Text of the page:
Aspire to Engineer: To the Moon with the Royal Commission for 1851 broke all previous records with a week of lunar engineering events before the holidays. And no wonder, when they were able to meet three of the world’s top space engineers all working together on the Artemis programme.
Across the week UK Space Agency’s Head of Space Exploration, Libby Jackson, NASA’s Orion Program Manager, Howard Hu and the European Space Agency’s International Habitation (I-HAB) module project manager Sara Pastor took part in a series of online workshops hosted by Big Ideas’ Lottie Selwyn (pictured above, clockwise from top left).
Put simply, Libby, Howard and Sara are working together in the international Artemis project which will put humans back on the moon for the first time in more than half a century.
Schools from Scotland, Wales, Northern Ireland and England jumped at the chance to discover the incredible engineering behind Orion – the space craft at the heart of Artemis – the Gateway team building a human habitation pod to orbit the moon, and to get to grips with some of the massive challenges to survival on the moon’s surface.
The greatest number of classes joined from Bolton – a warm welcome from Big Ideas to Bolton schools!
Everytime the Q&A opened, the chatbox was inundated with questions from more than 15,000 young people who attended the three events. What happens if you fall off the Moon? When do you think the next people wil get to the Moon? What inspired you to work for the space agency? With dozens of questions every minute, it wasn’t possible to answer them all but our guests gave it their best shot.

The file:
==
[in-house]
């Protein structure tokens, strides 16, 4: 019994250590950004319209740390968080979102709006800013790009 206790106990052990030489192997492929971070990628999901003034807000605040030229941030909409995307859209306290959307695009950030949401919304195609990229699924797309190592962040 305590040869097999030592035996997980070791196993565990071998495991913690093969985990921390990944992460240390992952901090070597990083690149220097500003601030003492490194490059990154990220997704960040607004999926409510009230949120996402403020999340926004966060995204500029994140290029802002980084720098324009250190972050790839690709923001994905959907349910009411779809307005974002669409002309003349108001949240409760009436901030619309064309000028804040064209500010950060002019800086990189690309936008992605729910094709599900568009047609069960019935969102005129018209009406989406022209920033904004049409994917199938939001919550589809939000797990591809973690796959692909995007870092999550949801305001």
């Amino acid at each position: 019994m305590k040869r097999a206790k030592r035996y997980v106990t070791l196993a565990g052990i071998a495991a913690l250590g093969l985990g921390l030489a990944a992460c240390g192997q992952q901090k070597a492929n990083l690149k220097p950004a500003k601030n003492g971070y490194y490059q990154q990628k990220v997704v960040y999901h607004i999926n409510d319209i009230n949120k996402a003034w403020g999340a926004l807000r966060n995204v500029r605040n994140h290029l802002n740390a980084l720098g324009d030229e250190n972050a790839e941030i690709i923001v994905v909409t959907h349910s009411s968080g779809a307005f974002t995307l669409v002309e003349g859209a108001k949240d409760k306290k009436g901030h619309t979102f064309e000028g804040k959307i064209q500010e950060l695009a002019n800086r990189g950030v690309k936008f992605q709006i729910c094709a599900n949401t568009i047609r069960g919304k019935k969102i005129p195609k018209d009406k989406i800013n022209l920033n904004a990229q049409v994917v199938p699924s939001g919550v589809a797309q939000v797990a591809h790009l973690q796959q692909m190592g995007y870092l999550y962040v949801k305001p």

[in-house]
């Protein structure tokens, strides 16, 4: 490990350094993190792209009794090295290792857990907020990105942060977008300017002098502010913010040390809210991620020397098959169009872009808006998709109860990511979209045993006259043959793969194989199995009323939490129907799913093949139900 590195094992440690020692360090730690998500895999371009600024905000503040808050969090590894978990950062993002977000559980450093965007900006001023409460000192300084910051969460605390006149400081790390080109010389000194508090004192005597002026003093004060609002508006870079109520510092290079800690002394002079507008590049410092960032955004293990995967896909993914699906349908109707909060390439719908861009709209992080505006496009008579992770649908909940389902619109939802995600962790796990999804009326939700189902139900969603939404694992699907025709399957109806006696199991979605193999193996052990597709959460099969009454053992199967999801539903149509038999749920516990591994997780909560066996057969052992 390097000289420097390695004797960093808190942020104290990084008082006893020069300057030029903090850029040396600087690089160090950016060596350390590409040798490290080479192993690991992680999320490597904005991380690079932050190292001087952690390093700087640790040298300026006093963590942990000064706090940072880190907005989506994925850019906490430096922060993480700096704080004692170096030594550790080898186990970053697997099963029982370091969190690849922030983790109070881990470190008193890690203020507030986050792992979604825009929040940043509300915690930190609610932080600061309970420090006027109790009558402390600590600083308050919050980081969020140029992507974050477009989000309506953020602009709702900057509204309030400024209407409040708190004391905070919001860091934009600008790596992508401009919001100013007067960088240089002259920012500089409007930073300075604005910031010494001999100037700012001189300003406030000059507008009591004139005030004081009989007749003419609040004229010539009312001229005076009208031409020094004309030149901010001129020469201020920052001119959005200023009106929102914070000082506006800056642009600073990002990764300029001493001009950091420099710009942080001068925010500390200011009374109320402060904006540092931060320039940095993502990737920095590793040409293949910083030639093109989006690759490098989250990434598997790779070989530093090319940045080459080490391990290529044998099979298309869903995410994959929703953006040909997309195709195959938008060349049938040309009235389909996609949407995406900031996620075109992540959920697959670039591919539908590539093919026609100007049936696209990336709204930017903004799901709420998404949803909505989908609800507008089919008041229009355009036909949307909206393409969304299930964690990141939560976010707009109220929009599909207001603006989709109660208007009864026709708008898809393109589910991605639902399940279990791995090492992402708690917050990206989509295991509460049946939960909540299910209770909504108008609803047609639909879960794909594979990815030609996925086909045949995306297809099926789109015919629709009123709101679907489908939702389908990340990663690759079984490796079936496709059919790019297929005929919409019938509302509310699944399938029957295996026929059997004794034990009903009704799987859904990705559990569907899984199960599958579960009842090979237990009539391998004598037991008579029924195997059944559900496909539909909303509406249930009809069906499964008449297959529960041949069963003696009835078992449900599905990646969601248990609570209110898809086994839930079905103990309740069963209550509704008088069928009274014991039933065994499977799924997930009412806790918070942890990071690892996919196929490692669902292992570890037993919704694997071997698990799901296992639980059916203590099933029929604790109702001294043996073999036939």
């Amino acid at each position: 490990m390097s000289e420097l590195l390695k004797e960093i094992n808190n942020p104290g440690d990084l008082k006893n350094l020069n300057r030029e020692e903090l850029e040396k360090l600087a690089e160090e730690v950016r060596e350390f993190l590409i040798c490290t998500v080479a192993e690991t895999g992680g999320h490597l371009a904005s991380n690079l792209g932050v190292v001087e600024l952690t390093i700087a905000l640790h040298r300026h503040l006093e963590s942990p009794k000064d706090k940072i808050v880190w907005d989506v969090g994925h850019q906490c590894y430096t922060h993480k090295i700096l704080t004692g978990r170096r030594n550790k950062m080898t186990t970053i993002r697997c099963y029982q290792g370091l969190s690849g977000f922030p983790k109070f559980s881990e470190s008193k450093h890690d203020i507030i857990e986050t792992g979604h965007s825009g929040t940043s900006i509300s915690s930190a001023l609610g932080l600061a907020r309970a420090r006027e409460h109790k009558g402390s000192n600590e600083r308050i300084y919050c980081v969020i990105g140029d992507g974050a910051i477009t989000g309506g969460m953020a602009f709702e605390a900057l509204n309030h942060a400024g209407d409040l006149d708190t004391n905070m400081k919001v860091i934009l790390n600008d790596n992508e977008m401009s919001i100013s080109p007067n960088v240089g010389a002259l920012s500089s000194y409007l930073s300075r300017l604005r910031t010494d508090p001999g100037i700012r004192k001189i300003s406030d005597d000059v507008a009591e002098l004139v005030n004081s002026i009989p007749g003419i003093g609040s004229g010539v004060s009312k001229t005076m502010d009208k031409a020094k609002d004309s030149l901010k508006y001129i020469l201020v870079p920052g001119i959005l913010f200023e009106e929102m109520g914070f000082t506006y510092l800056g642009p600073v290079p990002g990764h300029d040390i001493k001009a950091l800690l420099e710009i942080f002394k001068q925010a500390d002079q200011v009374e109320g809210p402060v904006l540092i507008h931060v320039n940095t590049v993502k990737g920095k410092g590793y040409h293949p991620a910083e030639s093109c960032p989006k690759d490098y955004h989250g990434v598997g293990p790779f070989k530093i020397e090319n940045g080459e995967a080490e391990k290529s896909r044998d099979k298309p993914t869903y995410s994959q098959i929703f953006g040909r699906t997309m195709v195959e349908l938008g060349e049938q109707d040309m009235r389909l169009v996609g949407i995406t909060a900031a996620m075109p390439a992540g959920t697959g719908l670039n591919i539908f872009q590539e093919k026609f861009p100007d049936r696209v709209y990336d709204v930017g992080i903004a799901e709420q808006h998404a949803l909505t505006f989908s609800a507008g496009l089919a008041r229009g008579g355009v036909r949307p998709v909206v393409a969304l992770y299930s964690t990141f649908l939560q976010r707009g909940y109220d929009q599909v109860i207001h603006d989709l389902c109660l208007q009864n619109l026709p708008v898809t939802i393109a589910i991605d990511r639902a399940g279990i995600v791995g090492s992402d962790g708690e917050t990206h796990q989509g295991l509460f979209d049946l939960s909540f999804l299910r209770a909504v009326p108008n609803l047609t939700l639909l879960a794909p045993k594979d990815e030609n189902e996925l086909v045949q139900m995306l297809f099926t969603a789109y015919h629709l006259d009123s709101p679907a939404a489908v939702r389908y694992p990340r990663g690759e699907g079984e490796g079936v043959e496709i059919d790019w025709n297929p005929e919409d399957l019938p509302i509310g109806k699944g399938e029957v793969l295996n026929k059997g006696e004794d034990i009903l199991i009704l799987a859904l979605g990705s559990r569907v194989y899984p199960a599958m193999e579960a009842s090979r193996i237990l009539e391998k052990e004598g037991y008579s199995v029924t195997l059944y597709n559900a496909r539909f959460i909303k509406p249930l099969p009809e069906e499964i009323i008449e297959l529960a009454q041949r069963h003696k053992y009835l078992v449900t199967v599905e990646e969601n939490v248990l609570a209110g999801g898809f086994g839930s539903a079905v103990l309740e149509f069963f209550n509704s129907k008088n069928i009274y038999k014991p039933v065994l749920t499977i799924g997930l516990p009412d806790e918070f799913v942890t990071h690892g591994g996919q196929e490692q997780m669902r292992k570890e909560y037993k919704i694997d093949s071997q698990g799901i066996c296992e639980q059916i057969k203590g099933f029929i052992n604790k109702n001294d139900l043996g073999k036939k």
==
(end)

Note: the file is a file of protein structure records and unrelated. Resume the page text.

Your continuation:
Fun was at the heart of Aspire To the Moon. Quizzes and games alongside engineering thinking and authentic lunar insights from the team making moon flight happen.
A massive thank you to three world class engineers at the heart of this event – Libby Jackson, Howard Hu and Sara Pastor – not only for sharing your work with the classes across the UK, but also for entering into the playful spirit of Aspire events. Thank you to the Royal Commission of 1851 for bringing us together and making this happen.